Recognition of renewable energy pioneer in Argentina

On 3 July 2019, the Government of Argentina recognized Gabriela Rijter, Coordinator of National and International Cooperation at the Undersecretariat of Renewable Energy and Energy Efficiency, for her public service by awarding her as a Woman Pioneer. Gabi was one of six women awarded the “Mujeres Pioneras” award, given to women who have distinguished themselves in the public sector. 

Gabi (pictured on the screen below) also serves as the Vice President of the Association of Women in Sustainable Energy of Argentina (AMES). AMES was formed by 11 women working in the energy sector, and aims to increase female participation in renewable energy and STEM fields, in order to foster economic and socioeconomic benefits.

In August 2018, the Ministry of Energy published a renewable energy sector employment report authored by Gabi, which can be found here. The report breaks down the type and distribution of jobs across various renewable energy technologies and geographic regimes, including jobs generated by projects under the RenovAr tender framework and the MATER corporate PPA framework

Our sincere congratulations to Gabi for the well-deserved recognition of her contributions to sustainable energy in Argentina!

Wind power costs have plummeted. How can they fall even further?

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New technology gets cheaper over time. We’ve seen it with TVs, laptops and even cell phones. While a new iPhone may run you several hundred dollars today, a Motorola DynaTac would have set you back nearly $4,000 in 1983. Wind energy is no exception to this rule—it may have been costly at one time, but today wind is the cheapest source of new electric generating capacity in many parts of the country. In fact, wind today costs 69 percent less than it did in 2009.

Even better, there’s plenty of room for wind’s costs to continue their sharp decline, according to a new report from Lawrence Berkley National Laboratory (LBNL) and the National Renewable Energy Laboratory (NREL).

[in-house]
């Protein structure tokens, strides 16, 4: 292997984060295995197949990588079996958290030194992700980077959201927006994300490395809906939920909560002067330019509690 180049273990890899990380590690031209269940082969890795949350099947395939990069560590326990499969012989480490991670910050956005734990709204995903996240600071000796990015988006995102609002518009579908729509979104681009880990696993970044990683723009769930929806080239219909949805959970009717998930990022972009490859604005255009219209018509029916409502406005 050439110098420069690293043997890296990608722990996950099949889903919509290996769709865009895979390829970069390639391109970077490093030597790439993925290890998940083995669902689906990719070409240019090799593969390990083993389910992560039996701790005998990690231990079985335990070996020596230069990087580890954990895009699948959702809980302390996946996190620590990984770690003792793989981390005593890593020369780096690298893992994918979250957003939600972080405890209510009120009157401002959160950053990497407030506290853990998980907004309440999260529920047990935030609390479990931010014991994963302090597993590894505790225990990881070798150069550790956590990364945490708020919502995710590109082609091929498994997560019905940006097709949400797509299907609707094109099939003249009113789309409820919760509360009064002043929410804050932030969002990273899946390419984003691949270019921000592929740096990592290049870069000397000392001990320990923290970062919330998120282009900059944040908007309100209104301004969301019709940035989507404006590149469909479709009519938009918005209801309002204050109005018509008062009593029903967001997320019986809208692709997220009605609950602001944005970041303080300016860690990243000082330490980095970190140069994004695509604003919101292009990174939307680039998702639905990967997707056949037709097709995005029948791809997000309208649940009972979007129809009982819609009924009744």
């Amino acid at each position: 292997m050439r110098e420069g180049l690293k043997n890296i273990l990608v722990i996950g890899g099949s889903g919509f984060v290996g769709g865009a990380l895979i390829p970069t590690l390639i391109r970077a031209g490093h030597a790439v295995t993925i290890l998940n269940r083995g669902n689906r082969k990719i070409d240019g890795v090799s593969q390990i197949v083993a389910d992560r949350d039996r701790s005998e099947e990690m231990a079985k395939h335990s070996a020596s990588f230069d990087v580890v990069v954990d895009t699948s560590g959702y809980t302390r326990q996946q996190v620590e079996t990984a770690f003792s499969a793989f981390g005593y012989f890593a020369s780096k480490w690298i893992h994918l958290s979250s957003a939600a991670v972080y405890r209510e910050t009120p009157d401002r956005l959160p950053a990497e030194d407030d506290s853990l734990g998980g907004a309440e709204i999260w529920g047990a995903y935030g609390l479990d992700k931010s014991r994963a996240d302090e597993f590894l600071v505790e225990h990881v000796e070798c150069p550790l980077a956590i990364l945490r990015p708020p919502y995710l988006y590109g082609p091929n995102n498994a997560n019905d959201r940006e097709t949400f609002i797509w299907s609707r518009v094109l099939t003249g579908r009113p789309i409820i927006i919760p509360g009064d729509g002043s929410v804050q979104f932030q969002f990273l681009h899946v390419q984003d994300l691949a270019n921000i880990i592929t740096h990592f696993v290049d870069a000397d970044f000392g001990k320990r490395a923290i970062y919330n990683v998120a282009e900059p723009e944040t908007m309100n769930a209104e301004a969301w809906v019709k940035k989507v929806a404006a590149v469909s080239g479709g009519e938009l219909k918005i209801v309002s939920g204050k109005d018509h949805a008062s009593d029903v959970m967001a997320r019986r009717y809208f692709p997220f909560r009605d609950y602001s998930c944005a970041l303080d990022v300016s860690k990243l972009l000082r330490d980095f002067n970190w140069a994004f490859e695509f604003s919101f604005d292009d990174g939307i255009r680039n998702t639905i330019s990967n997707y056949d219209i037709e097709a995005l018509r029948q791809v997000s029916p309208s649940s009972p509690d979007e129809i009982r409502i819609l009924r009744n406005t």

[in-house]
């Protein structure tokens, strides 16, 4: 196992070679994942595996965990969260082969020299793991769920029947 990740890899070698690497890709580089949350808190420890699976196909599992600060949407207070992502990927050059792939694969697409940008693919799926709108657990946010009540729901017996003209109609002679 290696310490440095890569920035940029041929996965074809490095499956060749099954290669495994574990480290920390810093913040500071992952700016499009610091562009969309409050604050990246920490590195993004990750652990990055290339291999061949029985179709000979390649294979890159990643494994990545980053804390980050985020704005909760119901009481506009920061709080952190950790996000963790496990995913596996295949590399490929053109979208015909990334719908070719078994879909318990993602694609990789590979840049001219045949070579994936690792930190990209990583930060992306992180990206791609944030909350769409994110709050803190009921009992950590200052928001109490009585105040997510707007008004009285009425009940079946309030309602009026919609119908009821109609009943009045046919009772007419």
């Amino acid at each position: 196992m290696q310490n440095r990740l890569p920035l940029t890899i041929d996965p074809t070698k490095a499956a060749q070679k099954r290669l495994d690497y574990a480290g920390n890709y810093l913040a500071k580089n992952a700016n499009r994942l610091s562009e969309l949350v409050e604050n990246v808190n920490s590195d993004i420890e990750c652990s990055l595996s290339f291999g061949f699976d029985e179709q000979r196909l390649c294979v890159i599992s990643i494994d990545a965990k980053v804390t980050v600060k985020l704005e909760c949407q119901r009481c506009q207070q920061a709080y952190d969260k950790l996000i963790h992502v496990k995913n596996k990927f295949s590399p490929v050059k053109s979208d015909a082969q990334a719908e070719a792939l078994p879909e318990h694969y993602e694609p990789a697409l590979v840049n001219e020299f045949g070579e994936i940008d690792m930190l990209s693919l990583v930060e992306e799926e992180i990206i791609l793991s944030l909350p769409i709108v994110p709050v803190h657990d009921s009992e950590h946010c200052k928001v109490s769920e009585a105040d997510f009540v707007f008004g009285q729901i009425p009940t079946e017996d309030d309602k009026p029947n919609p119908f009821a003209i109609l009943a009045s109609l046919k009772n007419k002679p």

Wind’s previous cost declines were largely driven by technological advances that allow modern turbines to reach stronger, steadier winds. That lets them generate more electricity at a lower cost. Improvements in domestic manufacturing and economies of scale also made it cheaper to build new wind turbines. While there are still gains to be made in these areas, operations expenditures (OpEx) present a huge opportunity for new gains and were the focus of NREL and LBNL’s new study.

Why OpEx matters

Operational expenditures (OpEx) represent a large and growing share of a wind farm’s levelized cost of energy (LCOE). According to the LBNL/NREL study, OpEx accounts for between 25 and 35 percent of a project’s overall levelized cost of energy (LCOE).

And here’s where the cost savings come in– the labs estimate a 9 percent decline in OpEx results in roughly 10 percent of the future decrease in the LCOE, on average. As a result, reducing OpEx is essential to achieving lower LCOE and making wind even more cost competitive.

For example, operations and maintenance (O&M) expenditures are included in OpEx, and O&M is where some of the most exciting, high tech advances are being made, like drone deployment, the use of big data, predictive analytics and artificial intelligence.

What did LBNL/NREL study find?

The data shows a prominent downward trend in all-in levelized lifetime OpEx. All sources were consistent in reporting that for projects built in the late 1990s, the lifetime OpEx average was about $80/kilowatt (kW) per year. But the anticipated lifetime OpEx for more recent projects fell to low-mid $40s/kW per year. So just like a laptop today costs less than one from the late 90’s, OpEx costs for a wind farm built today are less than one built 20 years ago.

There are a variety of factors that contribute to this decline. As America’s wind fleet grows, emerging economies of scale reduce costs. Further cost savings are a result of matured technology, more reliable components, and the growing demand for “full wrap” contracts, O&M agreements that include full coverage for equipment maintenance and repair.

What can a wind farm do with OpEx savings?